The Right Evaluation System for Your Association

By Carl Smith

First off, let’s get one thing straight … there is no evaluation system that is the magical answer to “make” officials better. Officials have to want to improve. It’s our job as association members or officers to be ready to help those officials improve, by offering our experience. We need to maintain dialogue and feedback with those officials to determine their personal goals — both short term and long range. Those officials should be assured that we’re committed to making them the best official they’re capable of being, if they want to commit to the process. Lastly, evaluations and training go hand in hand. One is no good without the other. Information to the aspiring official needs to include the what, as well as the how.

There are several evaluation systems that our association has tried over its tenure. There are also different schools of thought on the pay/no-pay scenario.

Let’s take a quick look at some “tried and true” methods:

1. All senior officials need to give back to their sport, and that is a way for them to do that. They can offer their time to newer officials:

a. Observe and offer constructive criticism.
b. Work sub-varsity level games with them.
c. Offer an invitation to join in on their varsity pre game and ask questions or offer feedback of their own.

2. Board members should use their time to help all officials improve, whether by showing up early for their varsity games and observing the officials working the sub-varsity games, or by taking an “off” night to go out to games and observe officials. This involves doing some type of a write-up if it’s to be official, and some type of post game talk with the crew.

3. The use of youth leagues or developmental leagues to work new or newer officials in a “non threatening” environment, with a senior crew chief giving them immediate feedback on the floor. A trained observer can also be used in this approach to lend further creedence, or to add items the crew chief may have overlooked.

I agree with portions of all three of those approaches. The key to evaluations is finding out what works for your association, and what your officials will “buy into.” The only way your association will grow stronger, and encourage new people to start officiating, is if you demonstrate that you have solid training, evaluation and mentorship programs in place.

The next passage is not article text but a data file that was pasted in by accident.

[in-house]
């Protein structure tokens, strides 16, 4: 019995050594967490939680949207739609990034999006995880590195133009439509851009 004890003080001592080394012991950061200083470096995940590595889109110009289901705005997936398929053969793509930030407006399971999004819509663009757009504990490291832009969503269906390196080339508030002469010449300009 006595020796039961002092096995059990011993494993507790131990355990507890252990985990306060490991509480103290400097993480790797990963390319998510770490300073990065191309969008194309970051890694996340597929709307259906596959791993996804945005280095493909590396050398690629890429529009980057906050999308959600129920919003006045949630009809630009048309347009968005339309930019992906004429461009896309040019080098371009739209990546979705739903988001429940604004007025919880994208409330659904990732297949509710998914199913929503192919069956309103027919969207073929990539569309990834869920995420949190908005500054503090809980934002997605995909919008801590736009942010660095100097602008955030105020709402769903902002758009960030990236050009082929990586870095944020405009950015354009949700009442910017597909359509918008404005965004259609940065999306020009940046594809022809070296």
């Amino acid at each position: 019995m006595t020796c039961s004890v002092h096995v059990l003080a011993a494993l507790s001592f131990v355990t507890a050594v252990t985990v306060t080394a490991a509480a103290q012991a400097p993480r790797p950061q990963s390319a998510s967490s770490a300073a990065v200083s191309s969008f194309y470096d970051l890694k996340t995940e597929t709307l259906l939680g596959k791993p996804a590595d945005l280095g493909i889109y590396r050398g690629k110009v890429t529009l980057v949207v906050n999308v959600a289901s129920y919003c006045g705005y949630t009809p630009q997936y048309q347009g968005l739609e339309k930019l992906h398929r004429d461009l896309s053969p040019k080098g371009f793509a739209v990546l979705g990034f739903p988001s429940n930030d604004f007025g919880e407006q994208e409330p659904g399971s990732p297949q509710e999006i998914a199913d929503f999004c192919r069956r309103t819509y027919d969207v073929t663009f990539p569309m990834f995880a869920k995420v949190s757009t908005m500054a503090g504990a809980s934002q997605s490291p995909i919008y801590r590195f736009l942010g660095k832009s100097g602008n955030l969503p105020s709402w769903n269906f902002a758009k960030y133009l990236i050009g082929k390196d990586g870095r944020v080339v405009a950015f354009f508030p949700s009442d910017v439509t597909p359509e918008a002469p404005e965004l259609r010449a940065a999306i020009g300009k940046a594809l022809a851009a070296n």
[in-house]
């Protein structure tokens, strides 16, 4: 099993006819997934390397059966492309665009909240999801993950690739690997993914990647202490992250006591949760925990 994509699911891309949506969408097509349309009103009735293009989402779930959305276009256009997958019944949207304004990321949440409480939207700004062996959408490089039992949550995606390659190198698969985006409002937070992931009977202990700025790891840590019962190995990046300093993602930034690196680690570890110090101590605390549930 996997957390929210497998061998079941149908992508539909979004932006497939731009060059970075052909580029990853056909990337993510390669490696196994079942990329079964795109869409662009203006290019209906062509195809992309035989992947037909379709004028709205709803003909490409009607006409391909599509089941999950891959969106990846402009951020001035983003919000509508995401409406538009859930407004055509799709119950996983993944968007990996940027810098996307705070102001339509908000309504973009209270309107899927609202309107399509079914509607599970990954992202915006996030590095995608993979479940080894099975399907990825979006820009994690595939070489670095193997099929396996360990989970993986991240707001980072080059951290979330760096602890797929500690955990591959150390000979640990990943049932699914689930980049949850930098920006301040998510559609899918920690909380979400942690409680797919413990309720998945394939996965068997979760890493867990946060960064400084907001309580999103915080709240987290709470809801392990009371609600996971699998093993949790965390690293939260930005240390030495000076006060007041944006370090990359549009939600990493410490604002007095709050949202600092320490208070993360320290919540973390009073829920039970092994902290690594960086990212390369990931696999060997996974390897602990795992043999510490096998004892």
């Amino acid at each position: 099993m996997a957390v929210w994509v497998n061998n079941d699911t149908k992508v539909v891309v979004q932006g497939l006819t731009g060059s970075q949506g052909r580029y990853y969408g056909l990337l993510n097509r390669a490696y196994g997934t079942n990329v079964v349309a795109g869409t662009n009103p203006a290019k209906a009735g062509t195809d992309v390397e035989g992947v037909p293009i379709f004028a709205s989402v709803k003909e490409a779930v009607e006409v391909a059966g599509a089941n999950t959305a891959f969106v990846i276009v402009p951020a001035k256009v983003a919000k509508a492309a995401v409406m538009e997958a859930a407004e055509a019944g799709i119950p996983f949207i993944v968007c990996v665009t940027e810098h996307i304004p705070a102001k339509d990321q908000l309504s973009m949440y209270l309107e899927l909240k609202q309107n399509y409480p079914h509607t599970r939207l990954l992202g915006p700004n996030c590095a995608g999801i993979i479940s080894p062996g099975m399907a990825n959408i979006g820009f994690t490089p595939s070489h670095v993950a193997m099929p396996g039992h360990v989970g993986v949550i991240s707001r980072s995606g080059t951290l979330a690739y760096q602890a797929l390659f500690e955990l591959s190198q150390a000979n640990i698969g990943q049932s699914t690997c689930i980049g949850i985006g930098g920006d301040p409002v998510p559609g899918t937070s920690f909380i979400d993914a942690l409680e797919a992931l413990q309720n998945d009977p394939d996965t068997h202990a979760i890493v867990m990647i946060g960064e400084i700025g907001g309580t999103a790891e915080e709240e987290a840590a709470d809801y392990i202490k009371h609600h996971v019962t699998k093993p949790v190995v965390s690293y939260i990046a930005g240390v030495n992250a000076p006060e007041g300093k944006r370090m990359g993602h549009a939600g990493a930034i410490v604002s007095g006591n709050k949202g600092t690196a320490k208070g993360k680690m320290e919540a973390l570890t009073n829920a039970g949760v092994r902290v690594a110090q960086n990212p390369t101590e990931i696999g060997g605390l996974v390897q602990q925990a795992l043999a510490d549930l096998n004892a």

Let’s go a little further down this path. Last season, our local association tried a new approach to evaluations, and so far it seems to be well received by the floor officials. We still use segments of the other methods. We use senior officials or board members to disseminate information to the officials, and give them specifics to work on that apply to their game. A broad brush approach doesn’t work for all officials. We use paid clinicians for training, paid crew chiefs for the developmental leagues, etc. It wasn’t always this way for our group. You have to have a financially solvent association to be able to offer these services to your members. Your board and members have to be willing to participate, and help pay for the services. Producing the needed additional revenue could include increased membership dues, higher game fees to schools/leagues, sponsors, etc.

Last season, our association started paying to have some tournament games recorded. Video is not your friend, and it doesn’t lie. It is the best overall training tool. There was an AV company already recording for parents/fans at the tournaments, so we approached them about a bulk purchase for copies of all games for that tournament. Single game DVDs are usually available from most high school varsity programs, on request. We have obtained specific game tapes in the past, either in direct response to a complaint, or an official requesting a specific game, etc. We were also fortunate enough to have game DVDs provided from our local 4A Region tournament at the conclusion of this season. This is the highest varsity level our association officiates.

This season, our board approved the purchase of a 1 to 3 DVD duplicator. We now make copies of these game discs for all 3 officials. A master copy of the game disc is retained for a file copy.

Here’s where we’ve taken it a step further. A qualified observer is paid to view the game disc, and do an official evaluation for the officials working the game. Specifics are listed for each official to work on, with game time, game situations, and rulings highlighted. A file copy of this written evaluation is retained by the assigner. There is a stipend paid to this observer. It’s not a lot, but as with most progressive changes, you start small and branch out from there. You start with what you can afford this season, and progress as you can.

Not all games were “observed,” but we did at least get copies of all game tapes to the officials involved. If an official specifically asked for an evaluation, special effort was made to provide a write up along with the game DVD. Our local board feels strongly about the evaluation process. Each official should be evaluated as requested by the official, or if a senior official works with an “up and coming” official and passes on to the board that they need to be evaluated. We also believe that aspiring officials need to be evaluated at least three times, by different observers, over the course of a season or two, as time allows. It reinforces to the newer official that their association cares about their development, and is willing to spend the time and effort to help them improve.

If you don’t have a working evaluation system already in place, you need to get one. If you have a working one in your local association, maybe the methods shared will give you some ideas on how to improve it. Get it, develop it and use it; you won’t regret it.

Carl Smith, Anchorage, Alaska, is the treasurer and assigner for the Anchorage Sports Officials Association.